This chapter sets out the contradictory and variegated nature of financialization in emerging capitalist economies (ECEs), by placing particular emphasis on the changing financing and investment behaviour of non-financial corporations (NFCs). Based on a symbiotic understanding of the relationship between the ‘real’ and the financial, it argues that financialization processes in these countries have to be seen as dynamic ones, which are shaped by and interact with the specific capital accumulation process and institutional features of each country. It maintains that financialization in ECEs is closely related to and intensified with their integration into the world economy. However, the implications of this integration manifested themselves in contradictory ways. On the one hand, the increased articulation with domestic and international financial markets has created new opportunities for capitalists which have allowed them to expand their business and supported capital accumulation. On the other hand, these processes have brought new risks and historically novel financial needs, which have distracted from real investment and led to the restructuring of production. This includes the considerable contagion from the international financial crisis of 2008. Although emanating from core capitalist economies, this crisis had severe repercussion on ECEs, depending on their degree of international integration and financialisation. To contextualize these points, the chapter discusses the changing asset and liability structures of NFCs, as agents constituting the main link between financial system changes and capital accumulation and reflecting structural changes in capitalism.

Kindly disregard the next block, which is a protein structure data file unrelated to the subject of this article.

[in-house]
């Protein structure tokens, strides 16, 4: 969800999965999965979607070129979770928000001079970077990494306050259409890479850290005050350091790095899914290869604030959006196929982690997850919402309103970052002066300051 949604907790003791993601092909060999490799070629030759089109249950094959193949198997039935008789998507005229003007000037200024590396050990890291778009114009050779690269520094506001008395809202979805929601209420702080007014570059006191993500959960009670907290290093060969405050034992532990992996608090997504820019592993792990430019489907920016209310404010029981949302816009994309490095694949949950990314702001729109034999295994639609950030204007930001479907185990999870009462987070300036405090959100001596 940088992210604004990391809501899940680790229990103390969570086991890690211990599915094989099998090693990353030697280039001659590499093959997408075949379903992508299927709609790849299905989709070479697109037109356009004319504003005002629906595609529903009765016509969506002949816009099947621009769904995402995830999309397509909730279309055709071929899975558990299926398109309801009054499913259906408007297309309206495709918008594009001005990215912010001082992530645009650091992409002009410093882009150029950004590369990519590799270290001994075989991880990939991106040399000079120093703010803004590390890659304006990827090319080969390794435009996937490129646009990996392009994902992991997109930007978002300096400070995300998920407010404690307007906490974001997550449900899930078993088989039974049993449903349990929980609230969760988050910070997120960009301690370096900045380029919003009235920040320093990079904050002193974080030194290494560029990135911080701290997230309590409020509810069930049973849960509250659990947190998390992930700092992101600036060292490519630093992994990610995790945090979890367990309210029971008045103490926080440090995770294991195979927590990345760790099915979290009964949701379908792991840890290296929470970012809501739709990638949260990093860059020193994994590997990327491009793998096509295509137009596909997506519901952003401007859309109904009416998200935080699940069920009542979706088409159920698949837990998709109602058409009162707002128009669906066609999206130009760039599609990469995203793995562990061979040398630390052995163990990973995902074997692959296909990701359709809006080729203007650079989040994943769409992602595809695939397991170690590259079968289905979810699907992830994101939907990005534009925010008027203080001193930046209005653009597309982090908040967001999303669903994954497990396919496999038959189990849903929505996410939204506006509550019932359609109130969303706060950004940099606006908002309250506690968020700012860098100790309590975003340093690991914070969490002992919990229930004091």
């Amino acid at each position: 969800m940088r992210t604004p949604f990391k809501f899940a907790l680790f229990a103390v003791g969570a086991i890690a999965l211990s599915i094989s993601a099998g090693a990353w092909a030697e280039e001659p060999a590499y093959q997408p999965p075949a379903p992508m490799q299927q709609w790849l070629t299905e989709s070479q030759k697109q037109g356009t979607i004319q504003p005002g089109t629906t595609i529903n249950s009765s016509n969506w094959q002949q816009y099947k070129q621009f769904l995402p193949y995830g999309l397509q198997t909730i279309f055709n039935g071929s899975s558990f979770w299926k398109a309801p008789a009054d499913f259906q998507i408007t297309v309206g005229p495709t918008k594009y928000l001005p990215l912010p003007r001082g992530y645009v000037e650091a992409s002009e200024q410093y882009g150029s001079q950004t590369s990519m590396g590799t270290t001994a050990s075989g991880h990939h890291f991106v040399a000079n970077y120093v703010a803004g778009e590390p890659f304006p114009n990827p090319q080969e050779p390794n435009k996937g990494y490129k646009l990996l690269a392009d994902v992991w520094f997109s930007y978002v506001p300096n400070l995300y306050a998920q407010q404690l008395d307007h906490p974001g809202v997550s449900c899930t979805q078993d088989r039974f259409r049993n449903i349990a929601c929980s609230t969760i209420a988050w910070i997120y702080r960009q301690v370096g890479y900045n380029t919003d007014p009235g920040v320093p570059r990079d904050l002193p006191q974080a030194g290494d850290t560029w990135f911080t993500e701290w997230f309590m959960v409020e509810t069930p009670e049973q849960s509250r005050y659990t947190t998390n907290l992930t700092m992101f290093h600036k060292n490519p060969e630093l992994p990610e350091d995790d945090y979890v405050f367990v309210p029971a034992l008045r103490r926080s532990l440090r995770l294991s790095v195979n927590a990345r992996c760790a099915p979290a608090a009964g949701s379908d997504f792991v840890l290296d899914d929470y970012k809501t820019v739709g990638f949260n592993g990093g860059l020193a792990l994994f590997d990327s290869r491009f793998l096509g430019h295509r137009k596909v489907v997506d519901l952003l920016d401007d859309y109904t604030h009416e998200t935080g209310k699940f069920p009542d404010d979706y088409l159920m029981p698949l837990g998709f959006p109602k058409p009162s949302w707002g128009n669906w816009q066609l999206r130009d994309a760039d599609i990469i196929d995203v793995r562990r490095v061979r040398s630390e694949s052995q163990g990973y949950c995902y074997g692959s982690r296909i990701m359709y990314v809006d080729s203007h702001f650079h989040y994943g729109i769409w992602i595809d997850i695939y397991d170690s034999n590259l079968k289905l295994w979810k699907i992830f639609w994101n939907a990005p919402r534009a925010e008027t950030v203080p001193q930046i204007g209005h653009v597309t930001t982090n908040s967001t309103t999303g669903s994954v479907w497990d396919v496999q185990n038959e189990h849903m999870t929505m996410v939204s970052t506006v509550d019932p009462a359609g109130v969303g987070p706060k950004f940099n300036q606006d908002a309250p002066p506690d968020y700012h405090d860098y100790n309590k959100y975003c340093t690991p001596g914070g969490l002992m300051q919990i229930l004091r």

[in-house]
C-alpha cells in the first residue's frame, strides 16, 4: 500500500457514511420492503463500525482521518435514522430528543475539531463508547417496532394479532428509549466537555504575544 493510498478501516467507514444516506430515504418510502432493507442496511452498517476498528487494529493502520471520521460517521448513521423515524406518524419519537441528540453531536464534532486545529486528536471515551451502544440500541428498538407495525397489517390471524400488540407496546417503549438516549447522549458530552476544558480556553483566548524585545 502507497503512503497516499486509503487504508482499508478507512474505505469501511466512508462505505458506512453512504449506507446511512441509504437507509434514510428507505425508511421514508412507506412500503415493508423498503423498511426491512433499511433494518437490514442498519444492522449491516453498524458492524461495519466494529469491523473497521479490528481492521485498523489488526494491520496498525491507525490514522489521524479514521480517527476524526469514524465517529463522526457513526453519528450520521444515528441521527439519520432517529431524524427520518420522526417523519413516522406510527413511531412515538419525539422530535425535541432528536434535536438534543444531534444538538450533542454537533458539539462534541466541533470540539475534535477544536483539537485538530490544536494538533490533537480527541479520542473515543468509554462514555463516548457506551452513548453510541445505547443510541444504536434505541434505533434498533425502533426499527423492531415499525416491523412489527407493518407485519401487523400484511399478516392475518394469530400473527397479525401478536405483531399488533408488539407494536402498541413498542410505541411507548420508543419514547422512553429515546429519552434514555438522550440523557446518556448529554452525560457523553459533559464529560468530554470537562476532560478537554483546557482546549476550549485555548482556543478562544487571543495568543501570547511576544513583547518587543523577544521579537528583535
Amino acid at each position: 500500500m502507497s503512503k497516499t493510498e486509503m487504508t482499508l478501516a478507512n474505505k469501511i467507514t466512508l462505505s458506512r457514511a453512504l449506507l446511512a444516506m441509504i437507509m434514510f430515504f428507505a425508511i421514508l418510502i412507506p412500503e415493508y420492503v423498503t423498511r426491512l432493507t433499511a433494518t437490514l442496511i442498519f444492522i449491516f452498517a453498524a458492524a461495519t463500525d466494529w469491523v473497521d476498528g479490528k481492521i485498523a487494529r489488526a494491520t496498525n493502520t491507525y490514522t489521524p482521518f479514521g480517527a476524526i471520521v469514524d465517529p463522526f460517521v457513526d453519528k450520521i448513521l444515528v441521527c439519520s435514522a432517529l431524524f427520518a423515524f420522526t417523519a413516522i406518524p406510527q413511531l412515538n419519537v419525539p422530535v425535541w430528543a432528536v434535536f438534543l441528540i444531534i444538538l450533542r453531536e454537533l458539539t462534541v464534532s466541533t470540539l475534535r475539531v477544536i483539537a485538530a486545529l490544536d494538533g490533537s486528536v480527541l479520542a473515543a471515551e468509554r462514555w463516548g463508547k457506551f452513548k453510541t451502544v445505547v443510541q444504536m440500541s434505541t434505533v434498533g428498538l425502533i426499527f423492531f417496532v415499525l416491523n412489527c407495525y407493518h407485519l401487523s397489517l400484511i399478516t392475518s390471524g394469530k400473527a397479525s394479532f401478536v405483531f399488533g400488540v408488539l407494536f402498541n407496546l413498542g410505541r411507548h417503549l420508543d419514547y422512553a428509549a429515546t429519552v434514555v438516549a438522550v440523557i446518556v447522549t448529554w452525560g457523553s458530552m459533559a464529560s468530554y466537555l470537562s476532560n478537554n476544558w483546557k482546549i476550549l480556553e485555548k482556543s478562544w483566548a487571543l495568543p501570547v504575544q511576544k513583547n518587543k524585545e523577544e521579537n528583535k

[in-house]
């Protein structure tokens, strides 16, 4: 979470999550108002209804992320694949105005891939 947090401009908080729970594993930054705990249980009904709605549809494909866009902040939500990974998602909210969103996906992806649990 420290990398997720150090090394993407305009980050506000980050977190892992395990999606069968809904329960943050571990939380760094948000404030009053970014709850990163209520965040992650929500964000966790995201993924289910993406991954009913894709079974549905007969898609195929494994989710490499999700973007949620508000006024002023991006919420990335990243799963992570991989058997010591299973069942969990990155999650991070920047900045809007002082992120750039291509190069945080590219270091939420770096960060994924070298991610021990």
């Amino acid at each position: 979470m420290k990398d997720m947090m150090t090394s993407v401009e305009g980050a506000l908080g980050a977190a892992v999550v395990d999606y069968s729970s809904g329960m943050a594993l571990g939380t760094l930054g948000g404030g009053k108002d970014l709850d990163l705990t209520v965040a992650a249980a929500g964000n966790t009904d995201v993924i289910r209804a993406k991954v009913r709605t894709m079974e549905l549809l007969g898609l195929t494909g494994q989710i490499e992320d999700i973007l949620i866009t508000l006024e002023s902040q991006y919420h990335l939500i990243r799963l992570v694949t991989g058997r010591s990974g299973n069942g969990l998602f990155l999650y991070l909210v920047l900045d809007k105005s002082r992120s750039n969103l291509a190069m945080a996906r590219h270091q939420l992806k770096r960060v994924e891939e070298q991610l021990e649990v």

Annina Kaltenbrunner and Elif Karacimen
Serdal Bahçe, Hasan Cömert, Nilgün Erdem, Elif Karaçimen, Ahmet Haşim Köse and Özgür Orhangazi
This study aims to evaluate the relationship between the real sector and the financial sector in the era of neoliberalism. To this end, we focus on the implications of financial developments for the main macroeconomic variables, including consumption, investment and income distribution. We also explore the impacts of the recent crisis on Turkish economy and the policies taken in response to the crisis. The overall findings of this report provide considerable support to four interrelated arguments. First, many well established properties of financialisation in advanced countries are not found in the Turkish case. Second, as opposed to domestically driven financialisation tendencies, financial flows, a part of global financialisation, have dominated important trends in the Turkish economy. Third, under the significant influence of financial flows, in general, the Turkish economy has shown a debt-led consumption boom type growth. Fourth, although the role of the export shock in explaining the impact of the recent crisis on the Turkish economy is very distinctive, the role of financial flows in the recent and especially previous crises are very important as well.